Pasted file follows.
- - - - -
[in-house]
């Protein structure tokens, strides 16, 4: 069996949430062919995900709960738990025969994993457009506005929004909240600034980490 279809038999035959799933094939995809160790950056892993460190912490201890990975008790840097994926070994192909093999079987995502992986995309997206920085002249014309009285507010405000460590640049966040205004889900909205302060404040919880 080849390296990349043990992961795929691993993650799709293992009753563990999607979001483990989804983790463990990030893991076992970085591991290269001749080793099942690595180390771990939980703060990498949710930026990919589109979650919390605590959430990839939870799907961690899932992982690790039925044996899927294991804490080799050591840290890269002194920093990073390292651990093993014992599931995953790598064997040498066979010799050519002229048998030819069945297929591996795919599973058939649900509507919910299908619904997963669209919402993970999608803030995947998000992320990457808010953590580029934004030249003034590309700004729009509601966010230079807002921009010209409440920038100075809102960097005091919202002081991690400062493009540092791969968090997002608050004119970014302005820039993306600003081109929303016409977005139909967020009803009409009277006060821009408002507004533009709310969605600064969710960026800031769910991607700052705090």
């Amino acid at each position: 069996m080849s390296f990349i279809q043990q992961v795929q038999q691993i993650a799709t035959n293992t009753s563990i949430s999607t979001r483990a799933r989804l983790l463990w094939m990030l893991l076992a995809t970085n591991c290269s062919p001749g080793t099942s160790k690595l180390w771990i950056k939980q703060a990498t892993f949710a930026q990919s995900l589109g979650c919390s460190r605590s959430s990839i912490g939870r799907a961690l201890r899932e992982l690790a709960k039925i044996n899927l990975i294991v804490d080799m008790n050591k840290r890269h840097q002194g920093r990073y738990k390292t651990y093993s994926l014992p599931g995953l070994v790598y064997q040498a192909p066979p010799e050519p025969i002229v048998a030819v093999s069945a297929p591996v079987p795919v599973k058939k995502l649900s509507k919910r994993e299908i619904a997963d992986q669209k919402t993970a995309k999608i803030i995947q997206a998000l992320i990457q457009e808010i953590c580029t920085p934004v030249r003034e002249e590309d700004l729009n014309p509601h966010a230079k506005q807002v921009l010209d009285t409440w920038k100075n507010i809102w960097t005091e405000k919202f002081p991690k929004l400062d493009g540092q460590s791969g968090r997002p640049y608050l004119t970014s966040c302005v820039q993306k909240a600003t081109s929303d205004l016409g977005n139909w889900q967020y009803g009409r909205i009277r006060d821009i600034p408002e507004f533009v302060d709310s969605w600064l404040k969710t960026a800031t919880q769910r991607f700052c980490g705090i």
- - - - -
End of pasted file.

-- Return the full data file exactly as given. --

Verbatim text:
[in-house]
């Protein structure tokens, strides 16, 4: 069996949430062919995900709960738990025969994993457009506005929004909240600034980490 279809038999035959799933094939995809160790950056892993460190912490201890990975008790840097994926070994192909093999079987995502992986995309997206920085002249014309009285507010405000460590640049966040205004889900909205302060404040919880 080849390296990349043990992961795929691993993650799709293992009753563990999607979001483990989804983790463990990030893991076992970085591991290269001749080793099942690595180390771990939980703060990498949710930026990919589109979650919390605590959430990839939870799907961690899932992982690790039925044996899927294991804490080799050591840290890269002194920093990073390292651990093993014992599931995953790598064997040498066979010799050519002229048998030819069945297929591996795919599973058939649900509507919910299908619904997963669209919402993970999608803030995947998000992320990457808010953590580029934004030249003034590309700004729009509601966010230079807002921009010209409440920038100075809102960097005091919202002081991690400062493009540092791969968090997002608050004119970014302005820039993306600003081109929303016409977005139909967020009803009409009277006060821009408002507004533009709310969605600064969710960026800031769910991607700052705090």
């Amino acid at each position: 069996m080849s390296f990349i279809q043990q992961v795929q038999q691993i993650a799709t035959n293992t009753s563990i949430s999607t979001r483990a799933r989804l983790l463990w094939m990030l893991l076992a995809t970085n591991c290269s062919p001749g080793t099942s160790k690595l180390w771990i950056k939980q703060a990498t892993f949710a930026q990919s995900l589109g979650c919390s460190r605590s959430s990839i912490g939870r799907a961690l201890r899932e992982l690790a709960k039925i044996n899927l990975i294991v804490d080799m008790n050591k840290r890269h840097q002194g920093r990073y738990k390292t651990y093993s994926l014992p599931g995953l070994v790598y064997q040498a192909p066979p010799e050519p025969i002229v048998a030819v093999s069945a297929p591996v079987p795919v599973k058939k995502l649900s509507k919910r994993e299908i619904a997963d992986q669209k919402t993970a995309k999608i803030i995947q997206a998000l992320i990457q457009e808010i953590c580029t920085p934004v030249r003034e002249e590309d700004l729009n014309p509601h966010a230079k506005q807002v921009l010209d009285t409440w920038k100075n507010i809102w960097t005091e405000k919202f002081p991690k929004l400062d493009g540092q460590s791969g968090r997002p640049y608050l004119t970014s966040c302005v820039q993306k909240a600003t081109s929303d205004l016409g977005n139909w889900q967020y009803g009409r909205i009277r006060d821009i600034p408002e507004f533009v302060d709310s969605w600064l404040k969710t960026a800031t919880q769910r991607f700052c980490g705090i």